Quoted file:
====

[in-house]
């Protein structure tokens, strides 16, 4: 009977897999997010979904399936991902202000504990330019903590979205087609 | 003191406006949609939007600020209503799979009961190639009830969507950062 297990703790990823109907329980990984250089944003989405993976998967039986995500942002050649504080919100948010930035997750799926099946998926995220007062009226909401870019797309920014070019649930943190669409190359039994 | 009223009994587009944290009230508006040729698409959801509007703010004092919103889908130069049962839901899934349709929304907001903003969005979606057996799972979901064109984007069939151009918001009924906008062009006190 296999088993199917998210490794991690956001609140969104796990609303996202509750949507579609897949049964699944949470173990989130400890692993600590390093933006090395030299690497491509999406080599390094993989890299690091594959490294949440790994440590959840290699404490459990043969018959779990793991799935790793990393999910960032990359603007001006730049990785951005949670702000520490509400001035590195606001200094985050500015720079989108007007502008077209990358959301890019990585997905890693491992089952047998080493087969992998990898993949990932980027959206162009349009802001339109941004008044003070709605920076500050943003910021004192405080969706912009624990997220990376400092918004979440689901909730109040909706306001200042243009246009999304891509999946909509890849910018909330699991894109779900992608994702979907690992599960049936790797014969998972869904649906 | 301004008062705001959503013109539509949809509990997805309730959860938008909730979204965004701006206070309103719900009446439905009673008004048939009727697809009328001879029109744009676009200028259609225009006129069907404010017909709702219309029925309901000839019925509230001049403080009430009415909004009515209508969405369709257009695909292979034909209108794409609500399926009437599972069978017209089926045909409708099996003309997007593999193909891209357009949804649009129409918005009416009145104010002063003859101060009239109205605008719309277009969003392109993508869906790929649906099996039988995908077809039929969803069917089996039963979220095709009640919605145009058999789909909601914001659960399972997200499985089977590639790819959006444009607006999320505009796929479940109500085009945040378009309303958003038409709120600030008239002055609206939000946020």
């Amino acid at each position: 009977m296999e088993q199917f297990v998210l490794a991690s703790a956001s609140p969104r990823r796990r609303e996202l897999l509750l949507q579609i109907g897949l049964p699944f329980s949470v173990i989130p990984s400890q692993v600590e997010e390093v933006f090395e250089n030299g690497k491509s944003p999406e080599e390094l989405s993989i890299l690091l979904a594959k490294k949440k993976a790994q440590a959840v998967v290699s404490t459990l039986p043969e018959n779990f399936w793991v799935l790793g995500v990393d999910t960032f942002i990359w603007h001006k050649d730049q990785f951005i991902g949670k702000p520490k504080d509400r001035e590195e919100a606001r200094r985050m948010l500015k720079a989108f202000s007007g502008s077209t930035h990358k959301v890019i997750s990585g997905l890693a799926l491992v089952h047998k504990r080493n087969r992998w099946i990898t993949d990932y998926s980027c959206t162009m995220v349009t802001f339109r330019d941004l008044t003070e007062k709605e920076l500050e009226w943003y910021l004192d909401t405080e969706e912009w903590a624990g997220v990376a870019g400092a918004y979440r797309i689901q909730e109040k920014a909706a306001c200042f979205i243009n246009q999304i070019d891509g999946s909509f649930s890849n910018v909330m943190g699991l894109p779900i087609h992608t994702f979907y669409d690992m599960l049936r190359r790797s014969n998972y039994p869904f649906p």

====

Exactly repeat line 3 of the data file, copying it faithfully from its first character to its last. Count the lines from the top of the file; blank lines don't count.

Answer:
């Amino acid at each position: 009977m296999e088993q199917f297990v998210l490794a991690s703790a956001s609140p969104r990823r796990r609303e996202l897999l509750l949507q579609i109907g897949l049964p699944f329980s949470v173990i989130p990984s400890q692993v600590e997010e390093v933006f090395e250089n030299g690497k491509s944003p999406e080599e390094l989405s993989i890299l690091l979904a594959k490294k949440k993976a790994q440590a959840v998967v290699s404490t459990l039986p043969e018959n779990f399936w793991v799935l790793g995500v990393d999910t960032f942002i990359w603007h001006k050649d730049q990785f951005i991902g949670k702000p520490k504080d509400r001035e590195e919100a606001r200094r985050m948010l500015k720079a989108f202000s007007g502008s077209t930035h990358k959301v890019i997750s990585g997905l890693a799926l491992v089952h047998k504990r080493n087969r992998w099946i990898t993949d990932y998926s980027c959206t162009m995220v349009t802001f339109r330019d941004l008044t003070e007062k709605e920076l500050e009226w943003y910021l004192d909401t405080e969706e912009w903590a624990g997220v990376a870019g400092a918004y979440r797309i689901q909730e109040k920014a909706a306001c200042f979205i243009n246009q999304i070019d891509g999946s909509f649930s890849n910018v909330m943190g699991l894109p779900i087609h992608t994702f979907y669409d690992m599960l049936r190359r790797s014969n998972y039994p869904f649906p």